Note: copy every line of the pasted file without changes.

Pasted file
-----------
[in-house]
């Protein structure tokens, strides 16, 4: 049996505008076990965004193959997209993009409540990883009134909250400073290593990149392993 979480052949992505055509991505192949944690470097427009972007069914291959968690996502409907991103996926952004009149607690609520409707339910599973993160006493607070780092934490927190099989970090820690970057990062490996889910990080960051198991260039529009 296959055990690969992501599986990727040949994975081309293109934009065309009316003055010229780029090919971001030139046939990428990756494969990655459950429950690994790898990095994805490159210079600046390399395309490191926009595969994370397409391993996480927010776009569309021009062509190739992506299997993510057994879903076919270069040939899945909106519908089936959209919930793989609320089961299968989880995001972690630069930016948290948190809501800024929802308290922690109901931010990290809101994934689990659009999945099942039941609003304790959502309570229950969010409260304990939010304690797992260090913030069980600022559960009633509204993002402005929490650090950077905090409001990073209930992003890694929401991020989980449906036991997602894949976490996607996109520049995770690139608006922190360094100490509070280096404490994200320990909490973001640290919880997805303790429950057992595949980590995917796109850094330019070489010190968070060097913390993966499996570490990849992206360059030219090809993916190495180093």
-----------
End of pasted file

[in-house]
């Protein structure tokens, strides 16, 4: 049996505008076990965004193959997209993009409540990883009134909250400073290593990149392993 979480052949992505055509991505192949944690470097427009972007069914291959968690996502409907991103996926952004009149607690609520409707339910599973993160006493607070780092934490927190099989970090820690970057990062490996889910990080960051198991260039529009 296959055990690969992501599986990727040949994975081309293109934009065309009316003055010229780029090919971001030139046939990428990756494969990655459950429950690994790898990095994805490159210079600046390399395309490191926009595969994370397409391993996480927010776009569309021009062509190739992506299997993510057994879903076919270069040939899945909106519908089936959209919930793989609320089961299968989880995001972690630069930016948290948190809501800024929802308290922690109901931010990290809101994934689990659009999945099942039941609003304790959502309570229950969010409260304990939010304690797992260090913030069980600022559960009633509204993002402005929490650090950077905090409001990073209930992003890694929401991020989980449906036991997602894949976490996607996109520049995770690139608006922190360094100490509070280096404490994200320990909490973001640290919880997805303790429950057992595949980590995917796109850094330019070489010190968070060097913390993966499996570490990849992206360059030219090809993916190495180093």